South African Menu Week of October 12th

I have a soft spot for cuisines with dishes that sound like they’ve come from classic children’s stories and/or Harry Potter. South African meets that standard. Just look at the run down of dishes posted on Wikipedia – we’ve got bobotje and mielie-meal and biltong and a braai’d snoek. Not to mention the monkey gland sauce. 

There is very little tricky or to be aware of in reheating this week’s foods. The potato and beet salad is meant to be served warm, that’s about it for notes. All of the Hel’s containers except the 2 oz sauces are microwaveable. Some additional information on what all the items are is below:

Bredie: Lamb and tomato stew, with broad beans just in case the lamb wasn’t enough protein. Because it seems like we’ve had a lot of stews served over potatoes recently, and not much fresh baked bread, I’m serving this with a roll instead of potatoes. 16 oz container, microwaveable (or reheat in a small saucepan). 

Butternut Soup: To be most authentic, I would need to make this with chicken broth. Since I wanted it to be vegetarian I decided to stray a little further afield and use Deborah Madison’s suggestion of a coconut and miso base broth. A 16 oz container (ie it’s a large soup), microwaveable (or reheat in a small saucepan). 

Spare Ribs with Monkey Gland Sauce and Grits: Monkey Gland Sauce is a combination of chutney, ketchup, worcestershire, spices. . . sort of a BBQ-ish glaze. I’m making these spare ribs using St. Louis cut spare rib, with the Monkey Gland sauce instead of where we’d usually use BBWQ.  The grits are my version of “pap”. Pap and samp are standard fare in South Africa. As I understand it, they’re close to but not exactly the same and grits and hominy (respectively). Pap is sort of between grits and cornmeal porridge; hominy is processed using nixtamalization while samp is not. Once we start using words like nixtamalization, I believe we’re getting a bit into the weeds.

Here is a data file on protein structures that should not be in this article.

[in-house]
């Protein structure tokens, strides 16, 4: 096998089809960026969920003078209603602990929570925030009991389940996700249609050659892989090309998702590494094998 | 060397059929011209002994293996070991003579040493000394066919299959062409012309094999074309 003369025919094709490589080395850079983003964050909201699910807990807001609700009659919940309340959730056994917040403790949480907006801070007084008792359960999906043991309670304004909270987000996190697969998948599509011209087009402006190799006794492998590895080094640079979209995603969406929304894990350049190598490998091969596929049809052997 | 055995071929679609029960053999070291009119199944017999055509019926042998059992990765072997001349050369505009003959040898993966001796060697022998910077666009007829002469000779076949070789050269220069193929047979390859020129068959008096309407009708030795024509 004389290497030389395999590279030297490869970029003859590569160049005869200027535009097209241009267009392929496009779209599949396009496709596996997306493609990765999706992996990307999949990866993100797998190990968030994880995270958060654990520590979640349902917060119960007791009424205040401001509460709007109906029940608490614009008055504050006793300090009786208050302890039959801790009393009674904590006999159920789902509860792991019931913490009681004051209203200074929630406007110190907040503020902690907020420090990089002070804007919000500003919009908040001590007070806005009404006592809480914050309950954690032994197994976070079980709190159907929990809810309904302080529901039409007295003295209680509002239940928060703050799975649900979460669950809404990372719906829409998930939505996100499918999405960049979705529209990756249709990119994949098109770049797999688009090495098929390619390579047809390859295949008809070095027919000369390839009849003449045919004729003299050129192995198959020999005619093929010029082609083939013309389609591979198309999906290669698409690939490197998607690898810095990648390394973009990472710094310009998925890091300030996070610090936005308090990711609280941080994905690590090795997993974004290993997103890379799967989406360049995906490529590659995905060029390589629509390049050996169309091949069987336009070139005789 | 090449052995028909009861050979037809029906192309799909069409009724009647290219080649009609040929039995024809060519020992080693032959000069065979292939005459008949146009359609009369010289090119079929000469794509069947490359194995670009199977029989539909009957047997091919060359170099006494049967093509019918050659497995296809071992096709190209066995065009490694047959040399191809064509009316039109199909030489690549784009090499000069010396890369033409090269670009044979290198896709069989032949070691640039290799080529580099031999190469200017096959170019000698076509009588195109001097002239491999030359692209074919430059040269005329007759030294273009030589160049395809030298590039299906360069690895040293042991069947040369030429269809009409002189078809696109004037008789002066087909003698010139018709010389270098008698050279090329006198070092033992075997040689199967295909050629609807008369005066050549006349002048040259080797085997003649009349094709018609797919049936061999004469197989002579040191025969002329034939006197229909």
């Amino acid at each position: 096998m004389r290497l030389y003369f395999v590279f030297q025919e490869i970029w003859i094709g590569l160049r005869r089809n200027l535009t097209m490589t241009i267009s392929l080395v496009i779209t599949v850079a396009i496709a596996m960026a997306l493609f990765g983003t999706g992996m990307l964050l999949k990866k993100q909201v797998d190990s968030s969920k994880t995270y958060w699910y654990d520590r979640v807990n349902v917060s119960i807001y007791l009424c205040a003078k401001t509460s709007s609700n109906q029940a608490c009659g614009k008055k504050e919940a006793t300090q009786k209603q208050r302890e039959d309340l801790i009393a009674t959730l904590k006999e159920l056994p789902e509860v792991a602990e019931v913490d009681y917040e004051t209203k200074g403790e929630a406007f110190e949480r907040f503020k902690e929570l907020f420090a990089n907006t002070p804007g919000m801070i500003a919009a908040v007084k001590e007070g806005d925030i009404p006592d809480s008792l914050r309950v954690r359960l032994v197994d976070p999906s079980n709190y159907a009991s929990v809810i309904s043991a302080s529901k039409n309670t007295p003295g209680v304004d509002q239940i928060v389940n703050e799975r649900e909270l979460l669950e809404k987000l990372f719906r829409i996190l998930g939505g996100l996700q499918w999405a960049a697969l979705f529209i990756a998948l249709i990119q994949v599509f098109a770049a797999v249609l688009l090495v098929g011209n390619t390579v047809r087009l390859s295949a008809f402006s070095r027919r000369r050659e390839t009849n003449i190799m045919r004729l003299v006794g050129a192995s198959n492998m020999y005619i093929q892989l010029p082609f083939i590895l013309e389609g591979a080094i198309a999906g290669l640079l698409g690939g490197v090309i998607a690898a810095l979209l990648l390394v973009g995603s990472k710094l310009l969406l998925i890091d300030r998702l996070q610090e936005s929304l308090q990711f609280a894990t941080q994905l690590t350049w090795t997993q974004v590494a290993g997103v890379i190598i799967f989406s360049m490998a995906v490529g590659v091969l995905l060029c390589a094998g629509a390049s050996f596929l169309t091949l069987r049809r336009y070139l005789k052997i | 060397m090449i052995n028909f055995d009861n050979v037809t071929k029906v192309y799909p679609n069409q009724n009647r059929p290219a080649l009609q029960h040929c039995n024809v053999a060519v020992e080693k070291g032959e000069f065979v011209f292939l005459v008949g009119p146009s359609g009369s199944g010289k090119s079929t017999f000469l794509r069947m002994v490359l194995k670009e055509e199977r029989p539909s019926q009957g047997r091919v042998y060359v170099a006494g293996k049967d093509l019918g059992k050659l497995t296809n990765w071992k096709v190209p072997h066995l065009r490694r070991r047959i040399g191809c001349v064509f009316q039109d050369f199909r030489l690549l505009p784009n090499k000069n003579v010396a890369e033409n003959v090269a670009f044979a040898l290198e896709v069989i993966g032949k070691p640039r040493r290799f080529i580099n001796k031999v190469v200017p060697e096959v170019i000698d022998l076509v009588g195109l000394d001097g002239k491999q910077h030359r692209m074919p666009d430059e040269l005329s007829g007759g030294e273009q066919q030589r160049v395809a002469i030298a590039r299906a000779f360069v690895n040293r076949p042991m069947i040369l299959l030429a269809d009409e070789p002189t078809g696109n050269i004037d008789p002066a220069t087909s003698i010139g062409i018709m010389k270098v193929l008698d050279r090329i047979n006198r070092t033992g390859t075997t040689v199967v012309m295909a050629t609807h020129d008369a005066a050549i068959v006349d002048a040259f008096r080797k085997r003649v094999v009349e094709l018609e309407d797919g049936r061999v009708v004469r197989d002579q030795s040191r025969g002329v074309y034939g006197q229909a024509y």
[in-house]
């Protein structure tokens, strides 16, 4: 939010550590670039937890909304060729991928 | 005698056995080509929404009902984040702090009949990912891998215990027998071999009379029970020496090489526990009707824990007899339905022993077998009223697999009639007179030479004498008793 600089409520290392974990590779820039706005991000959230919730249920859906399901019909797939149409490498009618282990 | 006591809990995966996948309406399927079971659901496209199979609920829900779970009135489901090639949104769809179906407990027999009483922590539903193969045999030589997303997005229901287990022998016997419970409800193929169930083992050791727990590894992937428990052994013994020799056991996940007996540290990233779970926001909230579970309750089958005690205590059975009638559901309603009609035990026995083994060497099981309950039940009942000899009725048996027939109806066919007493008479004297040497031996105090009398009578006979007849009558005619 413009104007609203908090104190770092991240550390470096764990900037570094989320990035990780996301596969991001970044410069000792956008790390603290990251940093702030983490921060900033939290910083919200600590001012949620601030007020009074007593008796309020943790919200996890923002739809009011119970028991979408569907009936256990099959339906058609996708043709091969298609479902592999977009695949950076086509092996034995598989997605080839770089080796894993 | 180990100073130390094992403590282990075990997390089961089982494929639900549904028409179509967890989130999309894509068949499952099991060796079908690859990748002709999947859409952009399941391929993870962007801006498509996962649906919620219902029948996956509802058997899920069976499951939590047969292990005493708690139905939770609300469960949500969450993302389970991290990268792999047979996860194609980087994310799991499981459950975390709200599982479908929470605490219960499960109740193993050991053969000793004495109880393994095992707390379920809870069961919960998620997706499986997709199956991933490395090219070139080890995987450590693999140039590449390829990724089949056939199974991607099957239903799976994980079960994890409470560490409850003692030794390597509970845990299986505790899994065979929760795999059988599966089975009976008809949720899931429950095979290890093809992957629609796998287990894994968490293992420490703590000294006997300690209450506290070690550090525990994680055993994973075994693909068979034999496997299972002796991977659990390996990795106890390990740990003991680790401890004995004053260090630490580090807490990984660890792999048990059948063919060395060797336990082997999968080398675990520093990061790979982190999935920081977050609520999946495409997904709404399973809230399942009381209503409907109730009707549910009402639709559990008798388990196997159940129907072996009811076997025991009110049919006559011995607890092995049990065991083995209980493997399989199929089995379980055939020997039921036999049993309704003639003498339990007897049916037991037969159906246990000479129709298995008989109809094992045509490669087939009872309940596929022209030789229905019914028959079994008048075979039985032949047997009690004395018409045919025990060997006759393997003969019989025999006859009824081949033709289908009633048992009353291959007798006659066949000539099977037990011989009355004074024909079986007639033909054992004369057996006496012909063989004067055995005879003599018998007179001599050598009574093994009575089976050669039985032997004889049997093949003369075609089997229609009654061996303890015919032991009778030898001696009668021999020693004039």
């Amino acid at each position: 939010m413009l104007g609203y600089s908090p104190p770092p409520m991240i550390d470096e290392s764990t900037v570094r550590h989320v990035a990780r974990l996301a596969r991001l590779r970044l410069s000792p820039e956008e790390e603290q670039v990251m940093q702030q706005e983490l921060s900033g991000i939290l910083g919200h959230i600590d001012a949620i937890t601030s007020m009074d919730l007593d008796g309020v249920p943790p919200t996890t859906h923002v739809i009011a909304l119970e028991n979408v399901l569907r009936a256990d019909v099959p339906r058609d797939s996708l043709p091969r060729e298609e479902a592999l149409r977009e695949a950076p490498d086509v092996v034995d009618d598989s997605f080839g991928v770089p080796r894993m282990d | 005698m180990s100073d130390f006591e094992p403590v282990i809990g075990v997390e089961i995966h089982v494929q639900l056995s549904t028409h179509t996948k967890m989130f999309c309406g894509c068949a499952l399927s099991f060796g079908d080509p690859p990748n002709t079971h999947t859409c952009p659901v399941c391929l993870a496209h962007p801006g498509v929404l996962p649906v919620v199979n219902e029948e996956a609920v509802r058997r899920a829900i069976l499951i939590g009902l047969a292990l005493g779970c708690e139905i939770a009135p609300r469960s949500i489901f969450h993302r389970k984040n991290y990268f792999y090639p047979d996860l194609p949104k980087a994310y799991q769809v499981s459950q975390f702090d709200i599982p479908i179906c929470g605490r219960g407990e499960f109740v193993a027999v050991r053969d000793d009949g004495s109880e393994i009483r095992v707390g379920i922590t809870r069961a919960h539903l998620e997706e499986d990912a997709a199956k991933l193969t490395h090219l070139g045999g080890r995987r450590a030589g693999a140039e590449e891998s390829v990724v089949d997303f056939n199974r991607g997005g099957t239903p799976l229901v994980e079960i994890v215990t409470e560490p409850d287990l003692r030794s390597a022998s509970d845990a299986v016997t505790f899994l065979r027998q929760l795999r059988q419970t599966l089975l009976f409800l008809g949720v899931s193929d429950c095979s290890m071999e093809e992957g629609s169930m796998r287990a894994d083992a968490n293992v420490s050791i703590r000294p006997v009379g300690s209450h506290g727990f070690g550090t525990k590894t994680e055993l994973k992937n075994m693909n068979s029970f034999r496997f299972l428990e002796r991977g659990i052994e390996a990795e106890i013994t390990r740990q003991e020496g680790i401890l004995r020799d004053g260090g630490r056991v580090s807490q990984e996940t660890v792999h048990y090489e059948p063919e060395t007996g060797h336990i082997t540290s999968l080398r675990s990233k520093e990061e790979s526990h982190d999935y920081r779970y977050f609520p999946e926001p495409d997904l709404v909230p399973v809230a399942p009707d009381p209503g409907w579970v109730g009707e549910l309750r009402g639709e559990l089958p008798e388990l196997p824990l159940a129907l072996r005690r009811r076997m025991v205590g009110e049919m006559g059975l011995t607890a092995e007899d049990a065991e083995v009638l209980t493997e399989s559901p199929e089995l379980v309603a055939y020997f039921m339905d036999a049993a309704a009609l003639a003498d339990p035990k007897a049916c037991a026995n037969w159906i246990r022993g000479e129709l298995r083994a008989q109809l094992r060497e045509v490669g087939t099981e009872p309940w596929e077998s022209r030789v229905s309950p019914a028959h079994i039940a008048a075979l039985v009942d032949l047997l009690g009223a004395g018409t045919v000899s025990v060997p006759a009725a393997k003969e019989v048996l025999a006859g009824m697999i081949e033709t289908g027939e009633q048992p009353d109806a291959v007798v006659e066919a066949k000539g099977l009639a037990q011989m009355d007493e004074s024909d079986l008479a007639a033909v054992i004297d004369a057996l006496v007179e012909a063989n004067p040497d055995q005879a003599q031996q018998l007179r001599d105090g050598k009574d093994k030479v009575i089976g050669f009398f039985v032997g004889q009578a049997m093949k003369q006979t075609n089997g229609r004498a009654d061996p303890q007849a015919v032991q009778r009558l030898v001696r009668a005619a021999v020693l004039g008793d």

Samp, Beans, and Chakalaka: See above for a discussion of samp. Beans are beans. Chakalaka is a relish that appears, as far as I can tell, on 90% of sandwiches in South Africa even although the Internet tells me it’s intended for samp and beans. My experience was sandwiches. I mostly remember that I’d get hummus with chakalaka, panini’d, and with a mango juice on the side, when I was feeling extravagant about lunch at the University of Cape Town. 

Potato and Beet Salad with Date Vinaigrette: This salad should be served slightly warm. There’s some mild heat in the vinaigrette but not much.

Curry Panir (fresh cheese) with Vegetable Slices: The farmers market admittedly had a reduced number of raw vegetable options at this time of year, but I’ve got some carrots, Japanese turnips and thin sliced beets. 

Melkkos: A thick pudding, with cardamom and cinnamon, which can be warmed slightly or eaten as-is cold. I did add white chocolate to it for the simple reason that this is a really bland dish in the style of things to serve on a dreary day alongside tea when you’re feeling British, which is fine but . . .  I like it better a little more flavorful and so I changed it. I might throw caution to the wind and just go with a different fun pudding of non South African origin later in the week.

Leave a Reply

Fill in your details below or click an icon to log in: Logo

You are commenting using your account. Log Out /  Change )

Google photo

You are commenting using your Google account. Log Out /  Change )

Twitter picture

You are commenting using your Twitter account. Log Out /  Change )

Facebook photo

You are commenting using your Facebook account. Log Out /  Change )

Connecting to %s

%d bloggers like this: